A rapid walk to the station office and a queue – the first of the day – to buy a coffee, tea and perhaps the paper. The coffee shop staff are warm and friendly and chat to each customer in turn, often, and this is important, calling them by their name. Everyone they speak to responds and smiles and there is a brief moment of friendliness.

Then a quick walk down the ramp to the station platform and a short walk along the platform, either towards the front or towards the rear of the platform, depending on personal preference. But, and this is important. The regulars, always stand in the same place. Yep. nearly exactly the same place.

Then we wait. In silence. Complete and total silence. Nobody speaks or chats.

The tannoy announces that the train is approaching on “Platform Two”. You know, if you have done the journey as many times as I have over the past few years, that the train is about a mile away, or a few minutes till it arrives. If it has been raining, people come out of the rain shelters. Umbrellas are folded away and people get ready to board the train.

The train arrives and the regulars have positioned themselves almost directly in front of a door. Sometimes, the train driver overshoots or undershoots the correct stopping point on the platform. Difficult, I know, as there are large illuminated signs to inform the driver of the correct stopping point. When this happens you can just hear the tutting from some people. Anyway…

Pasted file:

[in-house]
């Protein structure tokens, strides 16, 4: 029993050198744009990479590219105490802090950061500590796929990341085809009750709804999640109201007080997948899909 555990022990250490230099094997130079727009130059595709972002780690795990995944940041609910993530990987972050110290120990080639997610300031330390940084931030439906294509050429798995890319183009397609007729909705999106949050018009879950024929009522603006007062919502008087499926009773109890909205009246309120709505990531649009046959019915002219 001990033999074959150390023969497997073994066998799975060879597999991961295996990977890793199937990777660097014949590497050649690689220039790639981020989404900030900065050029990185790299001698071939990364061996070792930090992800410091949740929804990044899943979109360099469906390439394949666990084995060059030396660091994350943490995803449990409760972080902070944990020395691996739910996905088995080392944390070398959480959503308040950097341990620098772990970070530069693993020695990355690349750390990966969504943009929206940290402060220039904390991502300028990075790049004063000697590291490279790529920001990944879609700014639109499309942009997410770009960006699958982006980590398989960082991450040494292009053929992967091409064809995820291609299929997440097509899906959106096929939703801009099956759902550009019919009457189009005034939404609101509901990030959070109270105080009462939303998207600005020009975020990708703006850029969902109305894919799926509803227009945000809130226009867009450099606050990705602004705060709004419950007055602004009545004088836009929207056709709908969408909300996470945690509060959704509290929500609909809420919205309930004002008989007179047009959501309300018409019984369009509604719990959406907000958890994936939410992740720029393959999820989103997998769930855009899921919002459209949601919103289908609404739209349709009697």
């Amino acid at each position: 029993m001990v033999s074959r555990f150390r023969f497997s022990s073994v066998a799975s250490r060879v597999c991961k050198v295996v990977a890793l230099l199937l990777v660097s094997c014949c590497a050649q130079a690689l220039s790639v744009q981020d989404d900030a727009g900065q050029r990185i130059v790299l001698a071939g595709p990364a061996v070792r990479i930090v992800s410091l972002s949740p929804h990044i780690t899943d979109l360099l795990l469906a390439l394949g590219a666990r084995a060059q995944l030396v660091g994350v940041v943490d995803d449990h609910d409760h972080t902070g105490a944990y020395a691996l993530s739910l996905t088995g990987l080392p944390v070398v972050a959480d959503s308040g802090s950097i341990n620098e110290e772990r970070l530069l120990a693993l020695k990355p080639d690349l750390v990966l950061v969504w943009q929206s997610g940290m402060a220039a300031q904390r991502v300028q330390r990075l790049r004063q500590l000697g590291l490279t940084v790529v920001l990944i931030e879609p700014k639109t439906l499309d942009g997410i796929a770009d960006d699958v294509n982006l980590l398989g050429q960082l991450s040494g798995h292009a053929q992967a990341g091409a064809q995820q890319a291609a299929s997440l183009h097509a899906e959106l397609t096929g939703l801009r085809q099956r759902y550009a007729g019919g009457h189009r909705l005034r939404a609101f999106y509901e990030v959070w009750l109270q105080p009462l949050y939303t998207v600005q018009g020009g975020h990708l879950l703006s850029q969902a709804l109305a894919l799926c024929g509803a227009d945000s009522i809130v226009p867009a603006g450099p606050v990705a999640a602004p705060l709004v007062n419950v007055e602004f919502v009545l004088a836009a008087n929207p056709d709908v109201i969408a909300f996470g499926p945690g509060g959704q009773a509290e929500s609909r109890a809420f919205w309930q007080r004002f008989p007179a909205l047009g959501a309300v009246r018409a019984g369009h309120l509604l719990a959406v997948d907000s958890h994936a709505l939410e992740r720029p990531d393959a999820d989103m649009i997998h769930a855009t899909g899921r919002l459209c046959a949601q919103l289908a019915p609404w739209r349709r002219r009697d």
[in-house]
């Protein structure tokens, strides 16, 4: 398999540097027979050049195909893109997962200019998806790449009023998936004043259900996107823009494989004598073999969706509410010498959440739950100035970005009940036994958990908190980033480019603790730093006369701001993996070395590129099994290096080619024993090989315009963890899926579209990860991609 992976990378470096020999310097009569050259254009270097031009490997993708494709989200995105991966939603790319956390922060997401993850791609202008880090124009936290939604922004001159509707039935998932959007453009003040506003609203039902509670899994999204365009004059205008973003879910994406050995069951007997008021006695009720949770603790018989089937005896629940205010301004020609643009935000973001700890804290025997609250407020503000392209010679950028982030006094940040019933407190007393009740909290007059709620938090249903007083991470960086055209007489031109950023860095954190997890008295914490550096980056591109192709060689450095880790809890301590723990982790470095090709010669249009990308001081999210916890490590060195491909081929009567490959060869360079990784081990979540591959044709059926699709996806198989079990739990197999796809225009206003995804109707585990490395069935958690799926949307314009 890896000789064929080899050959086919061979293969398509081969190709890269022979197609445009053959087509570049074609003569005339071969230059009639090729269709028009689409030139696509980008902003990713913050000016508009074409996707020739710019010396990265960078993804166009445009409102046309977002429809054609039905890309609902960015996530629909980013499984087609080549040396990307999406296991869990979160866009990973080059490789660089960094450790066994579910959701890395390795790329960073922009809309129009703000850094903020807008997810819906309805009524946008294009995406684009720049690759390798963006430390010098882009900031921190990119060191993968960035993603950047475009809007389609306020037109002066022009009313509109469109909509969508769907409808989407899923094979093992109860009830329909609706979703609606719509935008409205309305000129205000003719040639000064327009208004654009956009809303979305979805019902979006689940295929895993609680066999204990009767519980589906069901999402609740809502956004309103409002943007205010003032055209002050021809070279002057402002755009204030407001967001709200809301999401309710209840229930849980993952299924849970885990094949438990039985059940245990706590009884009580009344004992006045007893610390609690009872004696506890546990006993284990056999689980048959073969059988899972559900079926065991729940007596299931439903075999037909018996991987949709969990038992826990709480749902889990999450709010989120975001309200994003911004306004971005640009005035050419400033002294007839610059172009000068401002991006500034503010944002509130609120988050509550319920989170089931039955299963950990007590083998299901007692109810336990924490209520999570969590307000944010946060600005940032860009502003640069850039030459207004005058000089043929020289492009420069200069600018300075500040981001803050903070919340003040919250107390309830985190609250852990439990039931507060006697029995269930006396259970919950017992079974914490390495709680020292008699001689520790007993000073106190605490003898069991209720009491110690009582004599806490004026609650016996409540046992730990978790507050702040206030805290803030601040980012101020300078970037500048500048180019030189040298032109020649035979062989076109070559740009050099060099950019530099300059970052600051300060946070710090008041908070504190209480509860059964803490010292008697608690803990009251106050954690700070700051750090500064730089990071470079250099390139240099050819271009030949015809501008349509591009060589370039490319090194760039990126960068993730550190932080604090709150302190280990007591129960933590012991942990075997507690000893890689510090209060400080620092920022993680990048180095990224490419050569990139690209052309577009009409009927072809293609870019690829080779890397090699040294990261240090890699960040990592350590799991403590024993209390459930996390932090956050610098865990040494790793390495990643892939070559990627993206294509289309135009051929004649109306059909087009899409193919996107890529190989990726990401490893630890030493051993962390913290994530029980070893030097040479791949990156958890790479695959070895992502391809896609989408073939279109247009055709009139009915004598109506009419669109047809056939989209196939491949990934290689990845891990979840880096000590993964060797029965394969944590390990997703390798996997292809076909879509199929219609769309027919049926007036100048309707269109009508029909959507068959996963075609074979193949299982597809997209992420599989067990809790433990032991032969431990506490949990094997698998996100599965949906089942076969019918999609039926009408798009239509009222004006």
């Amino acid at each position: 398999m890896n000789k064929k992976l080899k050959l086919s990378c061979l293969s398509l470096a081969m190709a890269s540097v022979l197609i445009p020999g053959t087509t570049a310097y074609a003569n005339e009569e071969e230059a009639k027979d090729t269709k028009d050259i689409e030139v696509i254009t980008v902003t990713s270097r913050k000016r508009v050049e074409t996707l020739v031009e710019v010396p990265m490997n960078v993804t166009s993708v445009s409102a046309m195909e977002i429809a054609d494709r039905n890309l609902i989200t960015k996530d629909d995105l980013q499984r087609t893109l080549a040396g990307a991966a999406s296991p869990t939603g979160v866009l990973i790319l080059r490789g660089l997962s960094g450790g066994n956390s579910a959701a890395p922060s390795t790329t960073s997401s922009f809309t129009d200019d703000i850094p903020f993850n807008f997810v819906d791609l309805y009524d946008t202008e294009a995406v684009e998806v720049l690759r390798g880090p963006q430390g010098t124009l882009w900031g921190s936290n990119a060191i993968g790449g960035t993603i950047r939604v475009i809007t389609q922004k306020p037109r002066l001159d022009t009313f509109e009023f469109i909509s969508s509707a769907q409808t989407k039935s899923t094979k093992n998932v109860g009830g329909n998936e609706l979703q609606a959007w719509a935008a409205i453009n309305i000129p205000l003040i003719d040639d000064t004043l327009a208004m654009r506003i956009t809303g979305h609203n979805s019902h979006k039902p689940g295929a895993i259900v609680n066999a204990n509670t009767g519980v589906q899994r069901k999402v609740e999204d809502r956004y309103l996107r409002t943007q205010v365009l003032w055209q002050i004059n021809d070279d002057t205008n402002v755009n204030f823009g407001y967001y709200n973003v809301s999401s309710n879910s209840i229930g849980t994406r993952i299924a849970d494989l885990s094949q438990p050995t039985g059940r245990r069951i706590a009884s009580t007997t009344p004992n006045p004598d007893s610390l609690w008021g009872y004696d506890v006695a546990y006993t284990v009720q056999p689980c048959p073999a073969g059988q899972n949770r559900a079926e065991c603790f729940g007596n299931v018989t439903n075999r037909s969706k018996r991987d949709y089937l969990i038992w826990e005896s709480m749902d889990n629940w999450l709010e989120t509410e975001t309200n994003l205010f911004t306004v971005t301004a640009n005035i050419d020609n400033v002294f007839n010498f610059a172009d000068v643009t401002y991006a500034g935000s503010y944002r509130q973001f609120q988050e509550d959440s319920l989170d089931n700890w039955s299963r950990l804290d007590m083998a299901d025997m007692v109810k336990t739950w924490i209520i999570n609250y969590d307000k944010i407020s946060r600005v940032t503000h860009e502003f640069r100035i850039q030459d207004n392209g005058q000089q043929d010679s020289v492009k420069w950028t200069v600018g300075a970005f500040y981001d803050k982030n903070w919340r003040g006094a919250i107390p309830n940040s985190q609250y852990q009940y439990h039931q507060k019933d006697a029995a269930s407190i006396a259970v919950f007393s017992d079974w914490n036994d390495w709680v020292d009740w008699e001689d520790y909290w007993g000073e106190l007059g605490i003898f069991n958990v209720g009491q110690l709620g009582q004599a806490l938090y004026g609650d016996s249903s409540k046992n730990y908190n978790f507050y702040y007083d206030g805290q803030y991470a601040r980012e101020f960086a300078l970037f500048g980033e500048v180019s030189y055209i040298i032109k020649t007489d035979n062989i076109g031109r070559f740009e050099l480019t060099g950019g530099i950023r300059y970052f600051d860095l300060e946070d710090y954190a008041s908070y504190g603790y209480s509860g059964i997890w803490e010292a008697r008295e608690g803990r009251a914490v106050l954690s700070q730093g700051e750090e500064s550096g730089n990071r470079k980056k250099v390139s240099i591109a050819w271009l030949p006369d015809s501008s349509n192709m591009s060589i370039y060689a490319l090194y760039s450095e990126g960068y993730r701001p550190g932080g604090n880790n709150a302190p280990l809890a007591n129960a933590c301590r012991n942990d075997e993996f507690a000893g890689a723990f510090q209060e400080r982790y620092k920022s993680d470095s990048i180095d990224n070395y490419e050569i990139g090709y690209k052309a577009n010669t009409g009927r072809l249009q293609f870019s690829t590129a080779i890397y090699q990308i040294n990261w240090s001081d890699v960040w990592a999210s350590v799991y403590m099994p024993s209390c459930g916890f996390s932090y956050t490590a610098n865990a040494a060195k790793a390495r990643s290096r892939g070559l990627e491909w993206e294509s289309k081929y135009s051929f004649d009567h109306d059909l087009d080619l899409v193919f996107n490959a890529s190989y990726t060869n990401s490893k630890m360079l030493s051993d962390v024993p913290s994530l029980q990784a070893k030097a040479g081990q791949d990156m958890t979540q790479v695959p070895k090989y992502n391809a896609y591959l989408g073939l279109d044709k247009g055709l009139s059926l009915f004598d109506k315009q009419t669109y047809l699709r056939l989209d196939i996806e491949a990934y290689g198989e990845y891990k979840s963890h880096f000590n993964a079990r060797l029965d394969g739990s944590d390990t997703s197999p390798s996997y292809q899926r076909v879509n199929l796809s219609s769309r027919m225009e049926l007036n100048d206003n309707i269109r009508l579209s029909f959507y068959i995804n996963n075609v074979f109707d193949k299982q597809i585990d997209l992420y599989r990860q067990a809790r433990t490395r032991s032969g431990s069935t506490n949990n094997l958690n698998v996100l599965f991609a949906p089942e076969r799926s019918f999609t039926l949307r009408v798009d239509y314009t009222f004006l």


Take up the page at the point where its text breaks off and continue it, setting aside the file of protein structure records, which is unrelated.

People press the open door buttons and climb aboard. A brief scramble and everyone gets to a seat.

At this point, I’ll point out, that whilst I live on a main line railway into London, my station is far enough out, that I always get a seat. The interesting point, though, is that time after time, people choose the same seat. Rarely do they choose something different. Laptops open. Books are extracted. Tablets and iPads are turned on. Smartphones twinkle in the carriage lights. Everyone. And I mean nearly everyone, does something so that they do not have to interact, even look at the person opposite or beside them. Silence reigns.

The train leaves and picks up speed. Soon, it is slowing down and arrives at the next station. The process is repeated. And again. And again. At some point, there are no more seats and people stand. Yep. Stand all the way into London.

Some people pay over four thousand pounds [£4,000] every year to stand on a train!